The placid hope for re introduction of Post study work (PSW) visa came to an end with the UK governments announcement of not to reintroducing the PSW visa for international students

Last Month, January, 2016,  Data published by London & Partners, the city’s official promotion organisation revealed that China remains the leading source of London’s international student population, with 13,460 students from the country residing in the UK’s capital and also showed Indians student numbers are rapidly falling down in London due to recent changes to UK student visa regulations.

Last week, February 2016, A student visa scam involving at least half a million pounds has been unearthed in west London where an unscrupulous immigration consultant have made money from international students by promising them a Tier 2 visa work visa after completion of their studies.

The much controversial Institution, LSBF which is owned by Global University Systems lost its Tier 4 licence again curtailing hundreds of student visas, Some 350 international students have been told they must leave the UK by the end of next month (March, 2016) - Curtailment letters issued by the Home office stated that “It is not considered that the circumstances in your case are such that discretion should be exercised in your favour,” “The secretary of state has therefore decided to curtail your leave to enter or remain.” Continued with standard refusal statements According to the Institution/LSBF, most of the students were either in the final year of an undergraduate degree or on one-year master's programmes

Today, 11th February,2016, Times Higher Education(THE) reported on the forced departure from the UK of a US PhD graduate, The author, Martin McQuillan , pro vice-chancellor for research at Kingston University. argues that Non-EU students are now being sacrificed as political pawns in his article in THE.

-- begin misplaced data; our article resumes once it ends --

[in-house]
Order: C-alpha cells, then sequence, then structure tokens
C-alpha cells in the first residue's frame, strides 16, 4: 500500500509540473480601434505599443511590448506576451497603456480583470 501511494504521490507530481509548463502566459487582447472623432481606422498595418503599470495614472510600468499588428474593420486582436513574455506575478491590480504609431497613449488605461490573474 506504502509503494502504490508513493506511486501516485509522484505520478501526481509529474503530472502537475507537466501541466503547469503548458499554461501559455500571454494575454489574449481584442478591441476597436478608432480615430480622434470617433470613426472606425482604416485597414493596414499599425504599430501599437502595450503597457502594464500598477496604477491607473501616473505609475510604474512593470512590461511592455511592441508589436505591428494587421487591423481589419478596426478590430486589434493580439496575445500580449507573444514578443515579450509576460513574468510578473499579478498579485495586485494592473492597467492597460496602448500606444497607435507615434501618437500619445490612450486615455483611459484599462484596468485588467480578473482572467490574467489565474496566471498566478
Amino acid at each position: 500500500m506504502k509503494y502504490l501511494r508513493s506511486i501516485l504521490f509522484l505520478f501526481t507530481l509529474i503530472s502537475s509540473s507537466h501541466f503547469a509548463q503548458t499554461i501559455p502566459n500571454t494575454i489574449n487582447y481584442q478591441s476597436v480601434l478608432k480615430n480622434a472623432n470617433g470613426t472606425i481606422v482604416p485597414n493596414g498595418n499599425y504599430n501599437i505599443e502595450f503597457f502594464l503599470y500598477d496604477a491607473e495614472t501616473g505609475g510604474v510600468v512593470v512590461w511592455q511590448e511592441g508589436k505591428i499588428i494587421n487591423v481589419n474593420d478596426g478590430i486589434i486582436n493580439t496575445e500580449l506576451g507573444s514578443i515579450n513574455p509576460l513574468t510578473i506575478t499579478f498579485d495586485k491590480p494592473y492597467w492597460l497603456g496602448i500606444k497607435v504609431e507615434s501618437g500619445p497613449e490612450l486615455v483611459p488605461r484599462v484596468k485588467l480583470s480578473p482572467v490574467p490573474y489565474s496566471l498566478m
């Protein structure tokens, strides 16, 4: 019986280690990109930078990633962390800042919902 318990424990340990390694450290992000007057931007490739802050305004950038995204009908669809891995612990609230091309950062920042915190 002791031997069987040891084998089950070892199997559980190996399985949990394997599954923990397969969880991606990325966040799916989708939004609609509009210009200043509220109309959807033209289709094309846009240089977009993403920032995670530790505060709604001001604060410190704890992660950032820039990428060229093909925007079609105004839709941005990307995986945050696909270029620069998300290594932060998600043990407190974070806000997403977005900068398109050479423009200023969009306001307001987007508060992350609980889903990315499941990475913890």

Note / Public domain information: Paul is a US citizen who was awarded a PhD by the University of Birmingham. He was well known as a participant in Kingston University’s Shakespeare Seminar and was working on postdoctoral applications to the Wellcome and the Leverhulme trusts to continue his research at Kingston. This was until he was arrested at his home address in Stratford-upon-Avon and detained at Morton Hall Immigration Removal Centre in Lincolnshire for 10 days, before being released to leave the UK of his own volition.

Wednesday, 2 December 2015

College fraud claim: Payments to a Cardiff campus and its students were suspended

A recruiter for West London Vocational Training College in Cardiff said they could cheat their way to receiving thousands of pounds, Recruiter, Kazi Shajahan offered to sell coursework needed for qualifications.

It prompted Education Minister Huw Lewis to suspend payments to West London Vocational Training College and to its Cardiff students.

The college, based on the city's Greyfriars Road, has nearly 100 IT and business students. Those on Higher National Diplomas (HNDs) can receive up to £17,000 a year in loans and grants, which will only be repaid when they earn more than £21,000 annually.

One of the journalists faked a GCSE certificate and applied for funding which was approved. Another potential student, who does not want to be identified, says Mr Shajahan offered him the chance to take part. "He was offering £10,000 student finance plus the grant," he claimed.

Also College principal Dr Manoj Kumar is revealed to have faked his Cambridge University PhD and teaching certificates

Courtesy: BBC Wales presenter Tim Rogers and the Week In Week Out team uncovered the allegations Week In Week Out is on BBC One Wales at 22:40 GMT on Tuesday, 1 December